Winter always provides a unique opportunity to view the world around you. As the layers of snow accumulate, the landscape drastically changes. The sun bows down to the horizon and creates unique colors that make the mind wander and marvel. It seems appropriate that Keston & Westdal would release their new full length album in the dead of winter. On One Day to Save All Life (Unearthed), Keston & Westdal have transformed their sound and created just the right addition for the season to help add another layer of chill. Only this chilled out addition to your world doesn’t require a jacket. But, it is sure to provide a sound that will also make your mind wander and marvel.
Keston & Westdal are at the forefront of today’s modern electronic jazz sound. They have developed an art of morphing beautiful electronic beats and synths along with their traditional instruments. Nils Westdal consistently provides a stable and trustworthy rhythm on bass guitar while John Keston uses his practical knowledge of the keyboards to delight the ear drums. On each of their two previous releases, Super Structure Baby and Truth is Stranger, Keston & Westdal have applied layers of creative electronica on a canvas of their well-written compositions. For their next creation, there is no exception to that rule. But, this time Keston & Westdal have worked a new formula for their music that is decidedly different.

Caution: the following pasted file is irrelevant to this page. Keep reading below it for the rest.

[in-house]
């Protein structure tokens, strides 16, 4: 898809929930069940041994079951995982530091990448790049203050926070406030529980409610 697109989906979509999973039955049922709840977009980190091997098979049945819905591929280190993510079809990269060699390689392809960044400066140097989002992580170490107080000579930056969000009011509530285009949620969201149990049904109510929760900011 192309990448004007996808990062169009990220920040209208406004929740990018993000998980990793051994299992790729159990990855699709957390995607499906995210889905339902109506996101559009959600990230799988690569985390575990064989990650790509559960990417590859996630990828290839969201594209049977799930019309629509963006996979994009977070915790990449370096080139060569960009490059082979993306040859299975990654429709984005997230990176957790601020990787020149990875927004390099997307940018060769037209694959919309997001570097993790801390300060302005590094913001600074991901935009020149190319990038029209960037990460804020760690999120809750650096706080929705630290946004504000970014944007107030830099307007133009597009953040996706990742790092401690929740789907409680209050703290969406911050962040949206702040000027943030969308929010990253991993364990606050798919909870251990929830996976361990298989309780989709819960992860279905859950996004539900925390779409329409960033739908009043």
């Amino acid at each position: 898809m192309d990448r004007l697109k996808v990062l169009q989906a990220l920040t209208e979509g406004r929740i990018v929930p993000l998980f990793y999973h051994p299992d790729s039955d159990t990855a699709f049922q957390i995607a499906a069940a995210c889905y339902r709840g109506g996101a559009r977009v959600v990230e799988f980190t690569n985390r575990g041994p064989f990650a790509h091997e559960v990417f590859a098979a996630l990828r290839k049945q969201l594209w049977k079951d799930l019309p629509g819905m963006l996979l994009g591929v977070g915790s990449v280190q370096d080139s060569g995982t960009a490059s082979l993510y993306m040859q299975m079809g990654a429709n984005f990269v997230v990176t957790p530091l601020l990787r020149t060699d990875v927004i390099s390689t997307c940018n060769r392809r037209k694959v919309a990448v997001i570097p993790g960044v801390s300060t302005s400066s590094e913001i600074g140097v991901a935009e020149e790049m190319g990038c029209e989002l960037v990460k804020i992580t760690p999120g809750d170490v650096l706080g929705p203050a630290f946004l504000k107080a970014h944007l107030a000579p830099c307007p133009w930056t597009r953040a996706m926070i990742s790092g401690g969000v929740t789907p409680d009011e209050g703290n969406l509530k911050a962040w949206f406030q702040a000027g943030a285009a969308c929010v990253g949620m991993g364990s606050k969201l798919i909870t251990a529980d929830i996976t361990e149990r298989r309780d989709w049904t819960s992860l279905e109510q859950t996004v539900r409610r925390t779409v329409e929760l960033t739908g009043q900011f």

For Keston and Westdal, One Day to Save All Life sits in a class all by itself. The listener becomes immersed in a world of slowly flowing grooves that are quite different for the pair. This release shares comparisons to some of the exploratory work of Boards of Canada or even early Pink Floyd. It’s not reflective of an overall comparative sound but rather a hat nod at creative music that achieves a mood that cannot be duplicated.
One Day begins with “Some Kind of Adhesive,” a slow-to-start rhythm for the album. The initial beat work sounds like an organism experiencing the beginnings of life. Sure enough, Keston & Westdal’s sound enters and delivers a terrific melody that really sticks. “Panopticon” follows with its funky downbeat. The title of this track is typically used to describe a prison building, but, in contrast it breaks free from any shackles with its groovy style. Later, the two reach the paramount on “Untraviolet Amphibian.” A solid beat is carried by Westdal’s deep bass and Keston’s subtle keyboards. Experimental, distorted noise work enters and provides an eery backdrop. Superb. This work continues its infectious path with other gems like the kick-backed “Spring in December” and one of the more upbeat tracks on the album, “FE2O3.”
Throw your previous opinions and perceptions of Keston & Westdal out the window because this release is sure to give you a whole new outlook on their music. The overall sound for this album retains a more relaxed feeling than previous work. Don’t be shy because One Day beautifully displays their creative development and their attention to the production detail. It will continue to deliver excitement after each listen. It is the kind of stuff that will have a high value for travelers on future long voyages to Mars.
1) Some Kind of Adhesive
3) Electric Sheep
4) Ultraviolet Amphibian
5) Spring in December
6) Cover Your Eyes
7) Aerosol Eighty
8) Six Weeks
9) Upward Not Northward